Zero-Waste Straws Made From Wild Grass In Vietnam Can Solve Global Plastic Straw Pollution

Sayantani Nath

International

Image Credits: Ong Hut Co

Be it a roadside vendor selling tender coconuts or a fine dining restaurant serving a beautifully garnished mocktail, in India, plastic straws still continue to be an inevitable part of our everyday life. While some pinpoint lack of awareness as the main reason, most sellers would cite the absence of a viable alternative to a plastic straw. It must be mentioned here that every year, 8.3 billion plastic straws pollute the world’s beaches, as revealed by a study by researchers from University of California.

Efforts For Good interacted with a few small-scale traders who still copiously provide plastic straw to their buyers and all of them had a similar query – “If not plastic straw, then what?”

While a handful of organisations have started manufacturing reusable metal straws or biodegradable bamboo straws, the high price and limited availability remain the bane.

While India might still struggle with the menace of plastic straws, one of the highest contributors to plastic pollution, Vietnam seems to have chanced upon a rather permanent solution.

Fresh and dried straws from wild riverine grass

Vietnamese organisation Ong Hut Co is processing reusable, biodegradable straws from wild sedge grass (Lepironia articulata) which grows abundantly along the Mekong Delta, reported The Epoch Times.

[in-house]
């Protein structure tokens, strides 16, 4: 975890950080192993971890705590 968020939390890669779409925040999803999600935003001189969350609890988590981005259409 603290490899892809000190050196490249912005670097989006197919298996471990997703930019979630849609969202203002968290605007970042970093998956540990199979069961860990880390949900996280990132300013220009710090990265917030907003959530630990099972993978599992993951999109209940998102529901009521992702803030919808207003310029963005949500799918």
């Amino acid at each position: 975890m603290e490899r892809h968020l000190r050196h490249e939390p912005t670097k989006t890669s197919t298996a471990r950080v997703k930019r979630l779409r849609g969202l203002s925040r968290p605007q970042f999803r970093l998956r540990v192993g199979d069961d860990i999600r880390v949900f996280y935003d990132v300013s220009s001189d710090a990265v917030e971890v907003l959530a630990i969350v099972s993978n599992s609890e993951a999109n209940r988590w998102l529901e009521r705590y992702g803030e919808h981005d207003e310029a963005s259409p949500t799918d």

Young Vietnamese entrepreneur Tran Minh Tien, the founder of Ong Hut Co is creating headlines in his country for coming up with this innovative yet simple solution to eliminate one of the biggest pollutants of the planet.

The grass straws are available in two varieties – fresh and dried. For making the straws, at first, a bunch of the collected grass is washed and chopped into perfect 20 cm long pieces. Using an iron rod, the inside the of the stem is hollowed out and cleaned, as described by Tran Minh Tien himself, in a video shared by VnExpress International. After repeated rinsing in water, the fresh green straws are wrapped into bunches in banana leaves and are sent for the market.

The dried version of the straws requires a little extra effort and time, as the fresh straws are sun-dried for two to three days. Following this, the straws are baked in an oven, making them fit for reuse multiple times.

Wild Grass Straws

Low price and easy storage

Presently the straws can only be found in local markets of Vietnam, priced around INR 1.6 for the fresh one and INR 2.7 for the dried variety. Even long term storage of the straws is a cakewalk. In a ziplock bag, the fresh ones can be stored in the fridge for up to two weeks, while the dried straws can be kept intact in room temperature for up to six months.

The straws have a pleasant natural smell of their own, which is bound to elevate a regular drink into a soothing experience. The straw-makers advise the user to soak the straws in normal water, soapnut (Reetha), boiled water or salt water. After usage, a fresh straw can decompose within days when disposed of in a compost bin.

Efforts For Good hopes the grass straws do not remain restricted to an internet sensation, rather they are soon marketed globally for eradicating the plastic straw menace for once and for all.

Also Read: Fire & Termite-Resistant Pallets From Coconut Husk That Save 200 Million Trees A Year

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